Laws with exceptions as triggering strict scrutiny -- and as failing strict scrutiny because of their underinclusiveness?

Christopher Lund lund at wayne.edu
Wed Feb 15 11:55:06 PST 2012


Similar question: Eugene, how would you today decide Sherbert v. Verner,
with its "good cause" requirement?

 

From: religionlaw-bounces at lists.ucla.edu
[mailto:religionlaw-bounces at lists.ucla.edu] On Behalf Of Scarberry, Mark
Sent: Wednesday, February 15, 2012 2:32 PM
To: Law & Religion issues for Law Academics
Subject: RE: Laws with exceptions as triggering strict scrutiny -- and as
failing strict scrutiny because of their underinclusiveness?

 

Eugene,

 

I will try to respond to your hypos later today, but here is a
non-hypothetical question: Do you think Fraternal Order of Police v.
Newark was correctly decided?

 

Best,

Mark

 

From: religionlaw-bounces at lists.ucla.edu
[mailto:religionlaw-bounces at lists.ucla.edu] On Behalf Of Volokh, Eugene
Sent: Wednesday, February 15, 2012 9:44 AM
To: Law & Religion issues for Law Academics
Subject: RE: Laws with exceptions as triggering strict scrutiny -- and as
failing strict scrutiny because of their underinclusiveness?

 

                Mark:  A few hypotheticals:  (1)  Say that a state
provides that adequate provocation makes killing manslaughter rather than
murder, and that a particular set of behaviors - having sex with the
defendant's spouse, having just beaten a defendant (but in a situation
where the peril is over and no self-defense is allowed), and some other
things - qualify as adequate provocation.  And say that this defense is
indeed used in dozens of cases a year.  Someone kills someone for what he
perceives is blasphemy, and argues that his religious sense of provocation
should be treated the same as the provocation in the adultery, assault,
etc. examples, so that he would be guilty only of manslaughter rather than
murder.  He argues that this presumptively entitles him to an exemption,
and that it indeed the presumption can't be rebutted under strict scrutiny
because murder law is underinclusive.

 

                (2)  Someone feels a religious obligation not to testify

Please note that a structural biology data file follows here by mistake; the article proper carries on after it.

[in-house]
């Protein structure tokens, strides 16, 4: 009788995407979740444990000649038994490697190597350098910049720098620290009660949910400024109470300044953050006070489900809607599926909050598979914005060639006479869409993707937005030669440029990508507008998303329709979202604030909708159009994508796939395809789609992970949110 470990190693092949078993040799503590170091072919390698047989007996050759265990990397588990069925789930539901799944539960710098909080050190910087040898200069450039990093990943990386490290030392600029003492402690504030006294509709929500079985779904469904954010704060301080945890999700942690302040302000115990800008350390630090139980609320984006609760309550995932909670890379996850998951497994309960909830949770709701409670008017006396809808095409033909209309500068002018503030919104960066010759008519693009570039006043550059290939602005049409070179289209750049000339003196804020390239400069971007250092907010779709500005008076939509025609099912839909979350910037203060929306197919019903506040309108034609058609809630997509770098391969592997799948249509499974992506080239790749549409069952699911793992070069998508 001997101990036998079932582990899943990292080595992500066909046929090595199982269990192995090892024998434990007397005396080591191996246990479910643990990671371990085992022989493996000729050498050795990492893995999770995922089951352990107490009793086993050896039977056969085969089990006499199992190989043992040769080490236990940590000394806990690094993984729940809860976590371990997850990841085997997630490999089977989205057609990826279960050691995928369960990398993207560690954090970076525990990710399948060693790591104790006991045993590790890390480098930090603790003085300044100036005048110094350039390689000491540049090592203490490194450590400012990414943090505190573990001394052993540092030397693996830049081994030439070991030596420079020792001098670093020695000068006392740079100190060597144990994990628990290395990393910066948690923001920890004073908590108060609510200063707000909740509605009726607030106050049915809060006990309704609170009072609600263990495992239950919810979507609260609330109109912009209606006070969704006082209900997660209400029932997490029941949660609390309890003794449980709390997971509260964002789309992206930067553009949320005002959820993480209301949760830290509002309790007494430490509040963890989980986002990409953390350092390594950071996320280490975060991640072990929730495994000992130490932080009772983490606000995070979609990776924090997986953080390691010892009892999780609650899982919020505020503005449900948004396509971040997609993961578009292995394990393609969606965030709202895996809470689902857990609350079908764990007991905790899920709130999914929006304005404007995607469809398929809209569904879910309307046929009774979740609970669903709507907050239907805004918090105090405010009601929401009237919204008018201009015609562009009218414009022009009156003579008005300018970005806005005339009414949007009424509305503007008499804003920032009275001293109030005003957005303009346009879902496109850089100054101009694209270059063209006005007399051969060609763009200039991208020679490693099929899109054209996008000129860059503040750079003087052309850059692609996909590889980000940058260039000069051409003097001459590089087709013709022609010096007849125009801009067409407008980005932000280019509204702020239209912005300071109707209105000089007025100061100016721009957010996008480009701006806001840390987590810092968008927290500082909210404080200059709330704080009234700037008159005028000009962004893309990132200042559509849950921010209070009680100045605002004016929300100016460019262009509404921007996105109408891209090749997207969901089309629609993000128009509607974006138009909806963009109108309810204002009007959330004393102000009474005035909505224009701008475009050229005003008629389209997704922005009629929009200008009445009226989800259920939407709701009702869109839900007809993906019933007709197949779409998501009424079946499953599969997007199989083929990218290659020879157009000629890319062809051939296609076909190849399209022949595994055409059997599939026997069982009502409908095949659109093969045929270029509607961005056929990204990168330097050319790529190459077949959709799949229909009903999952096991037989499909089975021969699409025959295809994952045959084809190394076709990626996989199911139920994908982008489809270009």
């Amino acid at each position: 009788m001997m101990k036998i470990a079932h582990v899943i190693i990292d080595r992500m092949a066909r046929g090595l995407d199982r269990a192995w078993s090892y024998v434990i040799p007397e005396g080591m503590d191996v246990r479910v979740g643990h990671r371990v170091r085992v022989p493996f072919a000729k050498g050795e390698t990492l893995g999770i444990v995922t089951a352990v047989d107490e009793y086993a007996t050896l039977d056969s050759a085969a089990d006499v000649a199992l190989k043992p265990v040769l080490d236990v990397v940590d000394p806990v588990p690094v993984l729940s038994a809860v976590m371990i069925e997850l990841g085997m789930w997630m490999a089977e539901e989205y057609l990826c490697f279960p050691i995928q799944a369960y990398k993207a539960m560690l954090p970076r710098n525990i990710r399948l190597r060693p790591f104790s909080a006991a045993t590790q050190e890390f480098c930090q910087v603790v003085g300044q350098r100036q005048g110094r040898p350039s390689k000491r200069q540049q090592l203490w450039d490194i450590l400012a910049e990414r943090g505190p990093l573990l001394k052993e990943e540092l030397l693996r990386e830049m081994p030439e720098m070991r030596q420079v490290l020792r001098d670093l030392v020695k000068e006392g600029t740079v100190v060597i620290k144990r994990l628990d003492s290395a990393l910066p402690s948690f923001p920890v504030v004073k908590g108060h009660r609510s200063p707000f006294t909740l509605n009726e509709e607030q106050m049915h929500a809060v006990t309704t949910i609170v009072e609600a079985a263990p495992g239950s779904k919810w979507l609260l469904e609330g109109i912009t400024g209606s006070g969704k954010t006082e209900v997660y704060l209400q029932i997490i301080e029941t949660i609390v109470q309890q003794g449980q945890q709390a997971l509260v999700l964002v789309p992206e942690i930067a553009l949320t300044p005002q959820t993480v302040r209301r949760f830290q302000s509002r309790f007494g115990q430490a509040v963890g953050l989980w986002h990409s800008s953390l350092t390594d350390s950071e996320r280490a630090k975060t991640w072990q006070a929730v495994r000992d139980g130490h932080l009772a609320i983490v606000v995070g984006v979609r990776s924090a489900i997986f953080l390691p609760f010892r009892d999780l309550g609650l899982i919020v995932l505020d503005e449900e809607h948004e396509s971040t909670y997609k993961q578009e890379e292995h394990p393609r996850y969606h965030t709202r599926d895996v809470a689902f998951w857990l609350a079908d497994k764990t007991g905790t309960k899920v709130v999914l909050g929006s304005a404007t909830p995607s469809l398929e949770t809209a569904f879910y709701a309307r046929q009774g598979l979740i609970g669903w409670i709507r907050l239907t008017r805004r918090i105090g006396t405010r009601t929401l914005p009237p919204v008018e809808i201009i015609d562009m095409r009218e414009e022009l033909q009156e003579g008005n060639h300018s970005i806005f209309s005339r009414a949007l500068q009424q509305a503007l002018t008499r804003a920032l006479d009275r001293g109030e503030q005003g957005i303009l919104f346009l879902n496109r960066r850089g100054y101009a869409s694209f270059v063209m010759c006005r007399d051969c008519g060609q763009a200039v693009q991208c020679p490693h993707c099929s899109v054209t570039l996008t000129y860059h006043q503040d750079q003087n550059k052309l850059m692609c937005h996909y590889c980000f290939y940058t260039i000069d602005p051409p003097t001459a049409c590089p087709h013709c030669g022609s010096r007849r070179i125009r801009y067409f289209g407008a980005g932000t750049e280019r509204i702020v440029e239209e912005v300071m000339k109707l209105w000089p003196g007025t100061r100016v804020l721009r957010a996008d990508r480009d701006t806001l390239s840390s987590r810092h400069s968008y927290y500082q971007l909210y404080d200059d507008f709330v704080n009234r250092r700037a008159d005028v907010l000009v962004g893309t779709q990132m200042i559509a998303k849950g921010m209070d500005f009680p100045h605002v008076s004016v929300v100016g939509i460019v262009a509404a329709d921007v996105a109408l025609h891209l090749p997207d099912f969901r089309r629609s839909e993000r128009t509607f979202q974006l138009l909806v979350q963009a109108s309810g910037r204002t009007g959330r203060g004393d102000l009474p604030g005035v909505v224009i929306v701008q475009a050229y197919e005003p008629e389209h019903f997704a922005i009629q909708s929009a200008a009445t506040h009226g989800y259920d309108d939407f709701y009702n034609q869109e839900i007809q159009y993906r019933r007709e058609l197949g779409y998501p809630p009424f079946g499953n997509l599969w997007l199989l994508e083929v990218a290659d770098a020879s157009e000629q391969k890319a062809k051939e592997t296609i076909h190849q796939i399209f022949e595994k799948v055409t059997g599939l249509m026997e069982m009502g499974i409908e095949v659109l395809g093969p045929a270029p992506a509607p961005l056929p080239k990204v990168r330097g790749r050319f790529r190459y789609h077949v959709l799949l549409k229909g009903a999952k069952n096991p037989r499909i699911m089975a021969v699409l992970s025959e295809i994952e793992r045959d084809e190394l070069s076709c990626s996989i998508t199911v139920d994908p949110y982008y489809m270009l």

against his children or parents, or against coreligionists, or in other
contexts.  He points to all the privileges recognized as defenses to the
duty to testify, and argues that these exceptions presumptively entitle
him to an exemption, and that indeed the presumption can't be rebutted
under strict scrutiny because the duty to testify is underinclusive.

 

                (3)  Someone feels a religious obligation not to hire
women to work together with men, or not to hire women with small children
at home.  He points to the BFOQ exemption and to the exemption for small
employers, both of which would exclude many more employees from Title
VII's protection than would his proposed exemption.  He argues that these
exceptions presumptively entitle him to an exemption, and that indeed the
presumption can't be rebutted under strict scrutiny because
antidiscrimination law is underinclusive.

 

                (4)  Someone feels a religious obligation to spread the
word of God for free; that word happens to be in a book whose copyright is
owned by others.  His claim isn't just to a right to do this in church,
but to a right to do this everywhere.  He points to the many exceptions
from copyright law, from 17 USC 107 to 17 USC 122 (each of the sixteen
sections contains at least one exemption).  He argues that these
exceptions presumptively entitle him to an exemption, and that indeed the
presumption can't be rebutted under strict scrutiny because copyright law
is underinclusive.

 

                Is it really the case that all these laws should be
subject to strict scrutiny - especially given that the underinclusiveness
prong of strict scrutiny might well make the laws invalid under such a
test?

 

                My thinking is that the answer is no.  Most laws involve
the reconciliation of competing interests, including competing private
interests that the government is trying to protect; and I don't think that
the fact that someone has a religious motivation to do something
constitutionally entitles him to the best treatment available to others.
That my rights as a copyright owner are limited in some ways to serve
rival concerns doesn't mean that there's a constitutional obligation on
the government's part to limit them further in order to serve some
people's view of what God demands - a view that is not my view, and to
which my rights should not, I think, bend.  But whatever one might think
of this as a matter of first principles, it seems to me that this "most
favored nations" approach likely yields results, in cases such as the ones
I described above, that are rightly seen as improper.

 

                Eugene

 

 

 

From: religionlaw-bounces at lists.ucla.edu